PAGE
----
Another way the church can help is to encourage connection through Sunday school classes and small groups. Duane Smith, pastor at First Baptist Church, Mascoutah, and a former member of the U.S. Air Force, said PTSD often causes people to withdraw and, in turn, compound PTSD with alcohol abuse, phobias, obsessive-compulsive issues and eating disorders.
“The church body and pastors must be encouraging and not let anyone slip through the cracks,” he said. “Pastors think they’re not experts on PTSD, but they don’t have to be. They are equipped to handle a wide range of hurts. We can help folks if we truly believe that we worship a God who knows all things.”
Military veterans may be most susceptible to PTSD, but their families often suffer too. When mom or dad comes home and things aren’t the same, spouses and children can bear the brunt of the “new normal.” Troeger said another way churches can be proactive, especially when it comes to ministering to service members and their families, is by participating in the Illinois National Guard Joint Force Partners in Care.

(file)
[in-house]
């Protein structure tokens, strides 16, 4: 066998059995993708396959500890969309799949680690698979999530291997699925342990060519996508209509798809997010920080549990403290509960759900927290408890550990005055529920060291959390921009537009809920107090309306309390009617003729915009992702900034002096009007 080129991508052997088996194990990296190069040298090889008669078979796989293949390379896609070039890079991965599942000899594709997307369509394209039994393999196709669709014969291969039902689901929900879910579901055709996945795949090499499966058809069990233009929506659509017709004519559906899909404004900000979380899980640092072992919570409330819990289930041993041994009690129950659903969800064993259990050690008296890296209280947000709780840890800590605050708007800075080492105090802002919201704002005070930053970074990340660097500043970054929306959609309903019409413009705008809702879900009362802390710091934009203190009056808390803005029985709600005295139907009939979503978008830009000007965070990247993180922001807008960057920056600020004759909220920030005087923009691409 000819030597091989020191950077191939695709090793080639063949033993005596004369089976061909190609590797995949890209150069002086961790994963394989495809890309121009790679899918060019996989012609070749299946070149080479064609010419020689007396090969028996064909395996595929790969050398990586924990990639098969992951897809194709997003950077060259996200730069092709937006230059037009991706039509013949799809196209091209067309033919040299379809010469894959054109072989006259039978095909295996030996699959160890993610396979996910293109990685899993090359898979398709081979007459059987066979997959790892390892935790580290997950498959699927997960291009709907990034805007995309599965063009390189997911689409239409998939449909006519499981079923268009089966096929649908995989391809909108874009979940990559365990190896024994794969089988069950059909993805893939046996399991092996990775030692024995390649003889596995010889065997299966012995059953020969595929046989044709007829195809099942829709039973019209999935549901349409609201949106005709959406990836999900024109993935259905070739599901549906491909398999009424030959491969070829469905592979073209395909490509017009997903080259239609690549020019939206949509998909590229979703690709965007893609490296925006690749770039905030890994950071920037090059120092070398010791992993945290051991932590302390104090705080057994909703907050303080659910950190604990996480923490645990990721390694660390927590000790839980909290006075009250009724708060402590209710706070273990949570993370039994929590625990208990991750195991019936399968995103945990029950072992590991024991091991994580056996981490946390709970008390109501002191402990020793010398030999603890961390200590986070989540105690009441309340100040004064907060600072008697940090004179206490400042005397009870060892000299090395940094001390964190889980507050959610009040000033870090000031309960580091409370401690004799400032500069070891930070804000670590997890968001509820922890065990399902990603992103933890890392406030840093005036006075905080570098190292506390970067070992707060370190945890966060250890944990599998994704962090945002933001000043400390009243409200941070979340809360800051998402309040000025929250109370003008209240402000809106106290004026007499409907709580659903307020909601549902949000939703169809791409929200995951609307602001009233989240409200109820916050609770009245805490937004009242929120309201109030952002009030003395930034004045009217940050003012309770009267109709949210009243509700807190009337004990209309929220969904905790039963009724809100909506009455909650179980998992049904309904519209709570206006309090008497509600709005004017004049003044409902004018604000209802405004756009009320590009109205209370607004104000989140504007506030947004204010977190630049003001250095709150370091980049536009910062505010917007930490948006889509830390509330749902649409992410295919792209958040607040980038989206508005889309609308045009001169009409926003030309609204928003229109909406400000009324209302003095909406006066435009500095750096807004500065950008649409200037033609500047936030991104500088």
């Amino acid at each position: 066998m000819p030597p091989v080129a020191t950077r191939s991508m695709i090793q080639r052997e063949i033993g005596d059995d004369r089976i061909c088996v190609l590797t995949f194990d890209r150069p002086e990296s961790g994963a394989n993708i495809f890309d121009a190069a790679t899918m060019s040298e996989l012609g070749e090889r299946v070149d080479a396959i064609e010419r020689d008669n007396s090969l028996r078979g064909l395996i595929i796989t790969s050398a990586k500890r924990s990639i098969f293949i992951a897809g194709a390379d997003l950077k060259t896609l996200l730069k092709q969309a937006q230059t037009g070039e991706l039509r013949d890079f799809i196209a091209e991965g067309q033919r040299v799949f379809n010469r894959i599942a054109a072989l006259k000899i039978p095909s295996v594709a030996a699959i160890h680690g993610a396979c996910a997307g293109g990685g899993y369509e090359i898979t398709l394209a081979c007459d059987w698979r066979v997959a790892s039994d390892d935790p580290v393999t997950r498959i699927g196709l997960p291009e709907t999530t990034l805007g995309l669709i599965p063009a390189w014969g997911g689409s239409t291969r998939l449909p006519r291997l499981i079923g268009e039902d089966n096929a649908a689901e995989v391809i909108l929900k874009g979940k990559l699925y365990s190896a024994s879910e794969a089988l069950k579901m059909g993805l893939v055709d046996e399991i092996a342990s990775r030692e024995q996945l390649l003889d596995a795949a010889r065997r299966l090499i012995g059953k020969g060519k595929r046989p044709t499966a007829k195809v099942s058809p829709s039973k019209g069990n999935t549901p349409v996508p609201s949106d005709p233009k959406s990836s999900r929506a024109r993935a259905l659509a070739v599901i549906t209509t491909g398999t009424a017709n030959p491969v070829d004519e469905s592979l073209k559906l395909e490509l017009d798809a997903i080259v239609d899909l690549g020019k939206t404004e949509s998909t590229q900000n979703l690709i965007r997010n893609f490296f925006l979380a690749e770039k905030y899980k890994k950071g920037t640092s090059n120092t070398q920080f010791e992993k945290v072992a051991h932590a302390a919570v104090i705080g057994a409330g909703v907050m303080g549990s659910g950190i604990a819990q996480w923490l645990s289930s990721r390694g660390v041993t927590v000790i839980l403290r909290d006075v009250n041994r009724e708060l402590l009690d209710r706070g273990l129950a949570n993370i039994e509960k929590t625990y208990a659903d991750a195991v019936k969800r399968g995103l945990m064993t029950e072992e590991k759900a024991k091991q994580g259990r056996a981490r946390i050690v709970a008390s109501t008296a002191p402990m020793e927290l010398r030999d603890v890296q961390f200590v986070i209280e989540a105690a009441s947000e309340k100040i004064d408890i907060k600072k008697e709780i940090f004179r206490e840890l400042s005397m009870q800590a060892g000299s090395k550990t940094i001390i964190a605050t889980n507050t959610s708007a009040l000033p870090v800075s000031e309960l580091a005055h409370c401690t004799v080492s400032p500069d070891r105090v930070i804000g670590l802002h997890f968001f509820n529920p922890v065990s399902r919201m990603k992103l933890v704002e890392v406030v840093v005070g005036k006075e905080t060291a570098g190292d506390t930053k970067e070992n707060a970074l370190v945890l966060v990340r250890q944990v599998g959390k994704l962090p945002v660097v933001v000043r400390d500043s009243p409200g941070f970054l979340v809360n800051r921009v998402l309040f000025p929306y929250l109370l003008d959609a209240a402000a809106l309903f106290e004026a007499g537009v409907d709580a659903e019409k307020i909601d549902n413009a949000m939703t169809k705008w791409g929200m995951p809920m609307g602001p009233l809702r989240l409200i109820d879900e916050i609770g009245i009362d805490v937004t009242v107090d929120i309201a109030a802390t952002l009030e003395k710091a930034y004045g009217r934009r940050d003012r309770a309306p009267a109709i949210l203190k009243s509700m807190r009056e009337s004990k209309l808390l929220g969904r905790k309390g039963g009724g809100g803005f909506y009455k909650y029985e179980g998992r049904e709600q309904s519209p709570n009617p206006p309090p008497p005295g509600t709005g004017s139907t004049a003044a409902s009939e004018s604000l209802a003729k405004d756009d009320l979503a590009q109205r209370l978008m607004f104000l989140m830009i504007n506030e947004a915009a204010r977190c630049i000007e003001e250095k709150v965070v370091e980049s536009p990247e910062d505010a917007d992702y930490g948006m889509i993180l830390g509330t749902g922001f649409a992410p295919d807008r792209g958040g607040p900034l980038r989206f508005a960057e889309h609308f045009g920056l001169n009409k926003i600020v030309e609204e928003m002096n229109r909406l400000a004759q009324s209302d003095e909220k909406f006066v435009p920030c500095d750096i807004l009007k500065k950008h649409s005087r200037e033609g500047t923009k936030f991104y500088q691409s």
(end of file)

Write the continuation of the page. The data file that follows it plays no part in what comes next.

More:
Through the partnership, member churches agree to provide the Illinois National Guard a list of services, ministries and support, and the Guard provides training and resources to churches on how to assist members and their families in times of crisis, stress and need.
“I can tell you that our church and many churches around this area are a tremendous support, whether it’s through a formal thing like Partners in Care or just a willingness to help,” Troeger said.
“PTSD awareness is a great thing. One of the biggest hurdles is de-stigmatizing mental health issues. Dealing with PTSD does not mean you’re somehow broken or have a weak mind. Again, it’s the mind’s normal response to an abnormal experience. That’s it.”
For more information about Partners in Care or other ways your church can help military families, send an email to Kip Troeger at illinoisbaptist@IBSA.org.
Read the June 8 issue of the Illinois Baptist newspaper at http://ibonline.IBSA.org.